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Image from page 526 of "Sketches of the natural history of Ceylon : with narratives and anecdotes illustrative of the habits and instincts of the mammalia, birds, reptiles, fishes, insects, &c. : including a monograph of the elephant and a description of | by Internet Archive Book Images
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Image from page 526 of "Sketches of the natural history of Ceylon : with narratives and anecdotes illustrative of the habits and instincts of the mammalia, birds, reptiles, fishes, insects, &c. : including a monograph of the elephant and a description of

Identifier: sketchesofnatura00tenn

Title: Sketches of the natural history of Ceylon : with narratives and anecdotes illustrative of the habits and instincts of the mammalia, birds, reptiles, fishes, insects, &c. : including a monograph of the elephant and a description of the modes of capturing and training it with engravings from original drawings

Year: 1868 (1860s)

Authors: Tennent, James Emerson, Sir, 1804-1869 Metcalf Collection (North Carolina State University). NCRS

Subjects: Zoology Elephants

Publisher: London : Longman, Green, Longman, and Roberts

Contributing Library: NCSU Libraries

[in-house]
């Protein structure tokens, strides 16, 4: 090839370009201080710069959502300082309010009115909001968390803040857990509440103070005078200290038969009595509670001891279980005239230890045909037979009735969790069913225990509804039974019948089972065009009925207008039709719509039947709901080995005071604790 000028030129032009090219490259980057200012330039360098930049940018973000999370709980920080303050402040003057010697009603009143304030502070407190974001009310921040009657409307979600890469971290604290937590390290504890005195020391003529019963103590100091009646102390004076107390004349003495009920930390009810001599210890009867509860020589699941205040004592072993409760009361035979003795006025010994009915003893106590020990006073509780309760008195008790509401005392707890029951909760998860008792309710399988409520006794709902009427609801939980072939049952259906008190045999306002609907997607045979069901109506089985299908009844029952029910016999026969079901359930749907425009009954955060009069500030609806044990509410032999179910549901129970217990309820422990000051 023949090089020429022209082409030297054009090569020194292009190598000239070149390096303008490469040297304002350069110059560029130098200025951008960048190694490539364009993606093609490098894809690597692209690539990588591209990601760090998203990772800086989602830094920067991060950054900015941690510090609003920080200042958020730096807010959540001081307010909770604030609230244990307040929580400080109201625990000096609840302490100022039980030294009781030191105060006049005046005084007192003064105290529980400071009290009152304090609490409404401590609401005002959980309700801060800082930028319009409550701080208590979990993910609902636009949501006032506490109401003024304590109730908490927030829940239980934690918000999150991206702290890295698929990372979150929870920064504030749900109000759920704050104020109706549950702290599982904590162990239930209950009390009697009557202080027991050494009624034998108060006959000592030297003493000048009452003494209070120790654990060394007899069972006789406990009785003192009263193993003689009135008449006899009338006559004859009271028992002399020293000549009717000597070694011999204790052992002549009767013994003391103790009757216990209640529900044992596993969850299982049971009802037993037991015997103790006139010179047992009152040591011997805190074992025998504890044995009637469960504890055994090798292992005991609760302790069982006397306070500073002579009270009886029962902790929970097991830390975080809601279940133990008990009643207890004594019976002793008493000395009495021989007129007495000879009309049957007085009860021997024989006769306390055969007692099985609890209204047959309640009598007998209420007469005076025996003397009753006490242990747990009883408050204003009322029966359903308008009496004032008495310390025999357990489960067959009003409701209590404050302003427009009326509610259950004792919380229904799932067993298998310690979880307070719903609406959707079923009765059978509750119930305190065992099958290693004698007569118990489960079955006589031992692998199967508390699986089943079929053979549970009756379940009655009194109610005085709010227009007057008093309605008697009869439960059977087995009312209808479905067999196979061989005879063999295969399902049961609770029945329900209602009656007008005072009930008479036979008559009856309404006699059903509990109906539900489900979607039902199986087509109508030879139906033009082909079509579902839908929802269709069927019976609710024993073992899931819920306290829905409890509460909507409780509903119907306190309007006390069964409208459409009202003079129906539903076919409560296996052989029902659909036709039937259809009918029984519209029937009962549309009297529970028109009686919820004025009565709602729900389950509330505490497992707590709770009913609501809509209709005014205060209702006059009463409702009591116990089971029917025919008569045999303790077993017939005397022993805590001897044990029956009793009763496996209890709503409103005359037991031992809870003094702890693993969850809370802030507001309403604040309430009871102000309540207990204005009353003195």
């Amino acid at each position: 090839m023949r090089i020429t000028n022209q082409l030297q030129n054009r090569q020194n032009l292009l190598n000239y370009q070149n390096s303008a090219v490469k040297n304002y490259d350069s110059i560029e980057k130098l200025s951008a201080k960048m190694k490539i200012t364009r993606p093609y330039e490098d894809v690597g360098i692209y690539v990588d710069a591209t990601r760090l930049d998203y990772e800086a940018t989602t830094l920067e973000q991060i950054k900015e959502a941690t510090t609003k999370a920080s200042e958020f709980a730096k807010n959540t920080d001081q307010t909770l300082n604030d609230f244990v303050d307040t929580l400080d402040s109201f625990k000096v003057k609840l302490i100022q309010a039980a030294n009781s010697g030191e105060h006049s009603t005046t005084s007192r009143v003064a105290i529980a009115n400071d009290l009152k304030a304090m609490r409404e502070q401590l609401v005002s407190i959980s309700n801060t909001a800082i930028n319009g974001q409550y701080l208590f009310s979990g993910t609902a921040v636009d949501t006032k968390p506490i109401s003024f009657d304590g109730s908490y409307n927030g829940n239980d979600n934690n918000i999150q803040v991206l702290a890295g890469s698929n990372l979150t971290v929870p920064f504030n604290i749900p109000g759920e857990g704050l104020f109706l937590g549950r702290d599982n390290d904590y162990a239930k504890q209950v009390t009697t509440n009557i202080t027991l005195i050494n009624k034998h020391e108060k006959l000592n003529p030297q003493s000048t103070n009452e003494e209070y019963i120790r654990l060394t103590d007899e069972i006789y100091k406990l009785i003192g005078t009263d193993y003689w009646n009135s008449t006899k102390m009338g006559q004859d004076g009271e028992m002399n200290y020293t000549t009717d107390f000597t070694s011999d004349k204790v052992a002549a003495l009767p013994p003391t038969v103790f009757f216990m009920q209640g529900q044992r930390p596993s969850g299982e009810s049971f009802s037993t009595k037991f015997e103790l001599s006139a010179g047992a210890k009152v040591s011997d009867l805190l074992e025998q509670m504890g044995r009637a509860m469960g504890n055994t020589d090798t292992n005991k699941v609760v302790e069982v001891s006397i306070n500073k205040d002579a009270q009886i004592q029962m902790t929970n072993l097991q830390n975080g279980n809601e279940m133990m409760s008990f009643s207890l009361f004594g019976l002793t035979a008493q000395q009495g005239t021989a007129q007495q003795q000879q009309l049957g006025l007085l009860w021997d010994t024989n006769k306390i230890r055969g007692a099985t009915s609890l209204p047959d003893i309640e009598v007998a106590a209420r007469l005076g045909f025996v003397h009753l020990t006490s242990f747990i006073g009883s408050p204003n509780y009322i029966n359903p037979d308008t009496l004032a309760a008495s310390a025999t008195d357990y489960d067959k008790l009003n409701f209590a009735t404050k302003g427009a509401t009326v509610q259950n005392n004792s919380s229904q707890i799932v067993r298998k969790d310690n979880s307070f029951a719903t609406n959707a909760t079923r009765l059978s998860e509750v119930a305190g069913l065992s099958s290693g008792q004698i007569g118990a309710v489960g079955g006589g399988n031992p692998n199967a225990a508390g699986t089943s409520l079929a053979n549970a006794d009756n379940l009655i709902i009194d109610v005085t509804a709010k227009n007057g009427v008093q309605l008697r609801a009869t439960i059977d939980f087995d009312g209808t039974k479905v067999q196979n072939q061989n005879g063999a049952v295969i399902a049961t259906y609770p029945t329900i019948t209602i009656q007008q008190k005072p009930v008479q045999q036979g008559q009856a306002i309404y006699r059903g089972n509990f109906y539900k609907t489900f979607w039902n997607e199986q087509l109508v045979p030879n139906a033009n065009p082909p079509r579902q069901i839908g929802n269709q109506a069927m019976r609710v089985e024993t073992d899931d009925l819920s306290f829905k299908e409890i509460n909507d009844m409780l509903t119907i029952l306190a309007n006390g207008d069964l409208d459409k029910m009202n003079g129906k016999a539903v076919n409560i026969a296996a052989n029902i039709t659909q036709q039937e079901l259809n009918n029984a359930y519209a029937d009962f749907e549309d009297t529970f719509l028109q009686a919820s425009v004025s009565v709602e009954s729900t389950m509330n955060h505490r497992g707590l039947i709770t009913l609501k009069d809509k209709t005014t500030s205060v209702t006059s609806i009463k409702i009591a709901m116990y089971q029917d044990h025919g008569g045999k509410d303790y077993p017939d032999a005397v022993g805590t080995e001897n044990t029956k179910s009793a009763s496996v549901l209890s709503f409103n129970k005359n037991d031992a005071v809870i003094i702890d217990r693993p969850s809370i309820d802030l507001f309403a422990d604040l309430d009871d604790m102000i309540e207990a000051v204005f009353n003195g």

Digitizing Sponsor: NCSU Libraries

 

 

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Text Appearing Before Image:

Crustacea ofthe island is at present a desideratum; and with theexception of the few commoner species that frequentthe shores, or are offered in the markets, we are literallywithout information, excepting the little that can begleaned from already published systematic works. In the bazaars several species of edible crabs are ex-posed for sale; and amongst the deKcacies at the tablesof Europeans, curries made from prawns and lobsters arethe triumphs of the Ceylon cuisine. Of these latterthe fishermen sometimes exhibit specimens ^ of extra-ordinary dimensions and ofa beautiful purple hue,variegated with white.Along the level shore northand south of Colombo, andin no less profusion else- CALLING CKAB OF CEYLON, i ,■, • ii ti,i where, the nimble littleCalling Crabs ^ scamper over the moist sands, carryingaloft the enormous hand (sometimes larger than the Jidics carnifex, Fab. ^ Gelasimus tetragonon ? Edw.; - Palmicrus ornatus, Fab. G. annuUpes ? Edw.; G. Dussu- P—n, s. mieri ? Edw.

 

Text Appearing After Image:

478 ARTICULATA. [Chap. XIII. rest of the body), which is their peculiar characteristic,and which, from its beckoning gesture has suggestedtheir popular name. They hurry to conceal themselvesin the deep retreats which they hollow out in the banksthat border the sea. Sand Grabs.—In the same localities, or a little fartherinland, the Ocypode ^ burrows in the dry soil, makingdeep excavations, bringing up literally armfulls of sand;which with a spring in the air, and employing its otherlimbs, it jerks far from its burrows, distributing it ina circle to the distance of several feet.^ So inconve-nient are the operations of these industrious pests thatmen are kept regularly employed at Colombo in fillingup the holes formed by them on the surface of theGralle face. This, the only equestrian promenade of thecapital, is so infested by these active little creaturesthat accidents often occur through horses stumbling intheir troublesome excavations. Painted Crabs.—On the reef of rocks which lie

 

 

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